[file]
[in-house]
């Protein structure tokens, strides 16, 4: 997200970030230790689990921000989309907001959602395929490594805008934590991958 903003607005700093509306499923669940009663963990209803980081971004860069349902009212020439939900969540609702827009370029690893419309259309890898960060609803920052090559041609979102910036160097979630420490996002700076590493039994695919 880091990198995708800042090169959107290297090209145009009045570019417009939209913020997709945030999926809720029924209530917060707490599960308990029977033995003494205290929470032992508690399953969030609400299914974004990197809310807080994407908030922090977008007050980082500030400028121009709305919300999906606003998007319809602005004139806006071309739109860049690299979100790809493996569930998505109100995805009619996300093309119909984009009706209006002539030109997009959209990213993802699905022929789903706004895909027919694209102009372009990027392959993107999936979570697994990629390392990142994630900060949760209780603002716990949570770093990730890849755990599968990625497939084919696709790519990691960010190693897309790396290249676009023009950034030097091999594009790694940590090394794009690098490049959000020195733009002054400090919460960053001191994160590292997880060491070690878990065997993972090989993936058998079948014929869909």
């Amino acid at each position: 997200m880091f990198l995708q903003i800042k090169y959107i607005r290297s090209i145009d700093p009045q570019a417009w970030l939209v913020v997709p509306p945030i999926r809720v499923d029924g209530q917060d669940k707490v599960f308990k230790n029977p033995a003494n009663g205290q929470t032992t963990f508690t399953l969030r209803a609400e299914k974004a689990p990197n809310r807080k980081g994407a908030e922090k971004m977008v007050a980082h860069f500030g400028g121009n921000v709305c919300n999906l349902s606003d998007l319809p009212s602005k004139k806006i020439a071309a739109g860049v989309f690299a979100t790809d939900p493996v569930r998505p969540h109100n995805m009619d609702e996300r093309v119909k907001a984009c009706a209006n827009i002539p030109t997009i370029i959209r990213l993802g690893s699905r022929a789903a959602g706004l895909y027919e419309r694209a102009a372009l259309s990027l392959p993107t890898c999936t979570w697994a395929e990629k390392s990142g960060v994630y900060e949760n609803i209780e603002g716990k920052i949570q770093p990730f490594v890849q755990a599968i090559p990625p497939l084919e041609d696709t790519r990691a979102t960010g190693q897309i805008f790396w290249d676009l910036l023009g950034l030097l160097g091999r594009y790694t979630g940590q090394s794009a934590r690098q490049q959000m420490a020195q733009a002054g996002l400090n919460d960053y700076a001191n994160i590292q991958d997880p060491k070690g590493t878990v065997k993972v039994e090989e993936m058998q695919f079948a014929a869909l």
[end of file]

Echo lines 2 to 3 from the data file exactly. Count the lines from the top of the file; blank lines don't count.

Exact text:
């Protein structure tokens, strides 16, 4: 997200970030230790689990921000989309907001959602395929490594805008934590991958 903003607005700093509306499923669940009663963990209803980081971004860069349902009212020439939900969540609702827009370029690893419309259309890898960060609803920052090559041609979102910036160097979630420490996002700076590493039994695919 880091990198995708800042090169959107290297090209145009009045570019417009939209913020997709945030999926809720029924209530917060707490599960308990029977033995003494205290929470032992508690399953969030609400299914974004990197809310807080994407908030922090977008007050980082500030400028121009709305919300999906606003998007319809602005004139806006071309739109860049690299979100790809493996569930998505109100995805009619996300093309119909984009009706209006002539030109997009959209990213993802699905022929789903706004895909027919694209102009372009990027392959993107999936979570697994990629390392990142994630900060949760209780603002716990949570770093990730890849755990599968990625497939084919696709790519990691960010190693897309790396290249676009023009950034030097091999594009790694940590090394794009690098490049959000020195733009002054400090919460960053001191994160590292997880060491070690878990065997993972090989993936058998079948014929869909």
């Amino acid at each position: 997200m880091f990198l995708q903003i800042k090169y959107i607005r290297s090209i145009d700093p009045q570019a417009w970030l939209v913020v997709p509306p945030i999926r809720v499923d029924g209530q917060d669940k707490v599960f308990k230790n029977p033995a003494n009663g205290q929470t032992t963990f508690t399953l969030r209803a609400e299914k974004a689990p990197n809310r807080k980081g994407a908030e922090k971004m977008v007050a980082h860069f500030g400028g121009n921000v709305c919300n999906l349902s606003d998007l319809p009212s602005k004139k806006i020439a071309a739109g860049v989309f690299a979100t790809d939900p493996v569930r998505p969540h109100n995805m009619d609702e996300r093309v119909k907001a984009c009706a209006n827009i002539p030109t997009i370029i959209r990213l993802g690893s699905r022929a789903a959602g706004l895909y027919e419309r694209a102009a372009l259309s990027l392959p993107t890898c999936t979570w697994a395929e990629k390392s990142g960060v994630y900060e949760n609803i209780e603002g716990k920052i949570q770093p990730f490594v890849q755990a599968i090559p990625p497939l084919e041609d696709t790519r990691a979102t960010g190693q897309i805008f790396w290249d676009l910036l023009g950034l030097l160097g091999r594009y790694t979630g940590q090394s794009a934590r690098q490049q959000m420490a020195q733009a002054g996002l400090n919460d960053y700076a001191n994160i590292q991958d997880p060491k070690g590493t878990v065997k993972v039994e090989e993936m058998q695919f079948a014929a869909l």